[Episcopal News Service] There are at least two announced candidates for president of the House of Deputies, and more may come forward in the next two weeks, with opt-in candidate forums scheduled for June 4 and June 13 on Zoom.
“Thank you for the discernment that has led you to consider standing for election for president or vice president of the House of Deputies,” the Rev. Gay Clark Jennings, the house’s current president, said in a May 12 message that was addressed to potential candidates. “Please know that each of you is in my prayers as you continue to discern God’s call to you in this pivotal time for our church.”
Jennings is finishing up her third and final term as House of Deputies president and, according to term limits established by The Episcopal Church’s Canons, will step down at the end of the 80th General Convention, July 8-11 in Baltimore, Maryland. She has served as one of the church’s two presiding officers for 10 years – one year longer than expected because the pandemic prompted a one-year postponement of the 80th General Convention.
Julia Ayala Harris, a deputy from the Diocese of Oklahoma who serves on the church’s Executive Council, announced her candidacy to succeed Jennings in March. “I am uniquely positioned to hit the ground running as the next president of the House of Deputies,” Harris said in a post on her website, citing her role as chair of Executive Council’s Committee on Mission Within the Episcopal Church.
“I am already working alongside our presiding officers to make difficult and urgent decisions. I am ready and eager to serve our church in this pivotal time,” she said.
The Rev. Devon Anderson, a deputy and priest from the Diocese of Minnesota, announced her candidacy on May 20. She, too, serves on Executive Council and is rector of Trinity Episcopal Church in Excelsior, Minnesota.
“Navigating the church through times of dramatic change will offer both challenges and opportunities that will require open hearts, deep faith, and greater unity,” she said on her website. “My vision is grounded in relationships, collaboration, and trust-building across polarities that have, at times, vexed the church.”
Anderson’s mother, Bonnie Anderson, served as president of the House of Deputies from 2006-2012.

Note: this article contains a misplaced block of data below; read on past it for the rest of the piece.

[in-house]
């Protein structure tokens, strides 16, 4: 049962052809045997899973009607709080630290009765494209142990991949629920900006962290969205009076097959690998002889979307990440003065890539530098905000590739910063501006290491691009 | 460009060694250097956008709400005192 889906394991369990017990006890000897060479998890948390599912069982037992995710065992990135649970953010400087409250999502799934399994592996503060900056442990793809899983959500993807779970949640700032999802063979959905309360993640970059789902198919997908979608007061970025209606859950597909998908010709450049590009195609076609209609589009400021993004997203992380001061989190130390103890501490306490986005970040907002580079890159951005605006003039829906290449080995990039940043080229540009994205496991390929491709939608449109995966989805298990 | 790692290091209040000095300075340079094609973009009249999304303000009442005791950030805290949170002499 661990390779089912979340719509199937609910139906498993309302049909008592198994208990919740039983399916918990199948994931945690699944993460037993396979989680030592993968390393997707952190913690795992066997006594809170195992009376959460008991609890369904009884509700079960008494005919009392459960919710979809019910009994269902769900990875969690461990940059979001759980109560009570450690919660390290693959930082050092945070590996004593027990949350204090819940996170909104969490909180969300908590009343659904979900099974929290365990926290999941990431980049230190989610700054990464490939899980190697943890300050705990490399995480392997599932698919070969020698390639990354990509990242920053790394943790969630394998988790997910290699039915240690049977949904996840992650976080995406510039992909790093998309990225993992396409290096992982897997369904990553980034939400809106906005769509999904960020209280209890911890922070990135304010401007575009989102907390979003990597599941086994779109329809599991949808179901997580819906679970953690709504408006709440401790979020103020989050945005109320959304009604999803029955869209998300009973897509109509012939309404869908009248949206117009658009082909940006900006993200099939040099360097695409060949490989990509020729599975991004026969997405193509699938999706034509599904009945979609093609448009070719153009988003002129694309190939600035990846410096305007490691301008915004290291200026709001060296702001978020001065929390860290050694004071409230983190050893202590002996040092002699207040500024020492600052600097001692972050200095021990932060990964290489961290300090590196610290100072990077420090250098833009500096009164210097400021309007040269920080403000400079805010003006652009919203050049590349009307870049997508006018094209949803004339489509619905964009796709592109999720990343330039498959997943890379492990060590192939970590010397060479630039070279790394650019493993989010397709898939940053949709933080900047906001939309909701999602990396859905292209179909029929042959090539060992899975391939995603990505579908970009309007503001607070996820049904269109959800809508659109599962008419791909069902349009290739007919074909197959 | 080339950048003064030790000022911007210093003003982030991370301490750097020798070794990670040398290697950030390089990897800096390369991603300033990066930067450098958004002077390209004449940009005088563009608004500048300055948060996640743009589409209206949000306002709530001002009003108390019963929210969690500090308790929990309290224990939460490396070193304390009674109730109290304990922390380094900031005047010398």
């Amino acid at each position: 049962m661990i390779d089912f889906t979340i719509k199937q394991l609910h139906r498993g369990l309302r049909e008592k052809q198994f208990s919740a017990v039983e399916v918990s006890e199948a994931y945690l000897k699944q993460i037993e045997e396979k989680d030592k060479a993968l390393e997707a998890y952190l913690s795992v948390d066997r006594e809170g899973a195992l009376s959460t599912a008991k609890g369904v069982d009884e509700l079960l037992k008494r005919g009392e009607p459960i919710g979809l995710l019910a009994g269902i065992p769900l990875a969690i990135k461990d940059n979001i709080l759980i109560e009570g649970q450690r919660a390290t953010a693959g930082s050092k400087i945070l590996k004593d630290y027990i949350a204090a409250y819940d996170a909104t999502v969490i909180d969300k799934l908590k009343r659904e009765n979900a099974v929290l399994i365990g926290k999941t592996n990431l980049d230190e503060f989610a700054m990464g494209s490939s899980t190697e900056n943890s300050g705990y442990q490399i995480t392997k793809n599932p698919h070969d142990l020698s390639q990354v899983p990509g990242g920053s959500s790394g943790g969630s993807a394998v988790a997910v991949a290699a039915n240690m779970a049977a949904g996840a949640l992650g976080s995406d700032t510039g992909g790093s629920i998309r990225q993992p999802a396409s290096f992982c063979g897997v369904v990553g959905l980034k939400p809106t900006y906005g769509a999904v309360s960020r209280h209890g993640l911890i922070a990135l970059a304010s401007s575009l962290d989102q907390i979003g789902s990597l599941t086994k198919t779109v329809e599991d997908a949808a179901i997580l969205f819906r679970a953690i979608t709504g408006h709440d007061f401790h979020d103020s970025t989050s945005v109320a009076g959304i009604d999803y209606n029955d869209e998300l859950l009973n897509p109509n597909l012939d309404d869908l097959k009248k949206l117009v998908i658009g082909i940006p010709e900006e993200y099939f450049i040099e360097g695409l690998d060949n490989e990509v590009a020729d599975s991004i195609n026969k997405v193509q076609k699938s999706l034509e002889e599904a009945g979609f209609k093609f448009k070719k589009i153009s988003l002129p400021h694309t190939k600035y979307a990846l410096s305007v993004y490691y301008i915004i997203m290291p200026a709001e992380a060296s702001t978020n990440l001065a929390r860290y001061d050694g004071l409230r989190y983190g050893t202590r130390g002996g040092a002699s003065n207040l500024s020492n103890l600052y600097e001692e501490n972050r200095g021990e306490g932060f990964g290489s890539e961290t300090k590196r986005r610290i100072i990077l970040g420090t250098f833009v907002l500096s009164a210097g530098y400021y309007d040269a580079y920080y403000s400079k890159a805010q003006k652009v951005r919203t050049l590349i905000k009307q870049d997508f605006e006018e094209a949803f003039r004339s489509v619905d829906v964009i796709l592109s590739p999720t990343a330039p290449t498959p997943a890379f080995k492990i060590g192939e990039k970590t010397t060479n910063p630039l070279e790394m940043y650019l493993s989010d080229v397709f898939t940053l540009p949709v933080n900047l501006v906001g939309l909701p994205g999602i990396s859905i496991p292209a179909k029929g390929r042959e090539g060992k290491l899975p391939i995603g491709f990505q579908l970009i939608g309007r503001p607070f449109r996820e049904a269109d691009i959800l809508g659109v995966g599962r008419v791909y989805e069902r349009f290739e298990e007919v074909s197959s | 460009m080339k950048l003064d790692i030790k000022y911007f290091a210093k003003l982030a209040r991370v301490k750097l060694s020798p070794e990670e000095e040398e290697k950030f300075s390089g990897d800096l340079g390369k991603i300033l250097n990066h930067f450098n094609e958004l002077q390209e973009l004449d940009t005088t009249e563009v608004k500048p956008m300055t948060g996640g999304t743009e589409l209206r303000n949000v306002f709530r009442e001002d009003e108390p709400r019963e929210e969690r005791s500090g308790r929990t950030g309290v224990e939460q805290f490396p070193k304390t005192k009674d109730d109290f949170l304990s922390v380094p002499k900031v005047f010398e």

Earlier this week Jennings and Presiding Bishop Michael Curry endorsed a plan to scale-down the 80th General Convention, as the risk of COVID-19 transmission, particularly at large gatherings, continues more than two years into the pandemic. The convention will still take place in person, but with fewer attendees and over a shorter period – down from eight days to four.
Curry, Jennings and other church leaders now must determine which legislative priorities will be taken up by this General Convention; noncritical matters will be shelved until the 81st General Convention in 2024. Elections, including House of Deputies president and vice president, are among the actions that, they say, cannot wait.
Byron Rushing of the Diocese of Massachusetts, the current vice president, is completing his third term and cannot run again, so deputies will also elect his successor.
The General Convention Office facilitates all churchwide elections. Any deputy interested in being considered for president or vice president was required to submit an application to the General Convention Office by March 8 and agree to a background check. Those applicants still have time to decide whether or not to officially declare candidacies for the leadership roles.
Although Jennings is not involved in staging the elections, her May 12 message to potential candidates invited them to complete a voluntary survey by May 31 if they wanted their personal information and vision for the church to be included in online profiles of announced candidates. They also have until the end of the month to commit to participating in the two Zoom forums, at 2 p.m. Eastern June 4 and 2 p.m. Eastern June 13, moderated by the Rev. Albert Cutié, rector of St. Benedict’s Episcopal Church in Plantation, Florida.
The House of Deputies’ Rules of Order specifies that candidates for president must officially inform the house’s secretary of their intent to stand for election by General Convention’s third legislative day, with the election occurring on the fourth day. That timeline likely will need to be amended for the 80th General Convention, to accommodate convention’s shortened duration.
The election of vice president takes place after the election of president. The two positions cannot be held by members of the same order, clergy or lay. If a priest is elected president, for example, only lay deputies will be on the ballot for vice president.
This also will be the first time the House of Deputies will elect a new president since the 79th General Convention in 2018 approved a financial compensation plan for the position. Previously an uncompensated volunteer, the president is now considered a contractual employee and paid a fee for her work, set annually by Executive Council.
Jennings’ compensation is set at $223,166 for 2022, making her the lowest paid of the church’s officers. The president is considered an independent contractor and receives no employee benefits.
The vice president remains an unpaid volunteer position.
– David Paulsen is an editor and reporter for Episcopal News Service. He can be reached at firstname.lastname@example.org.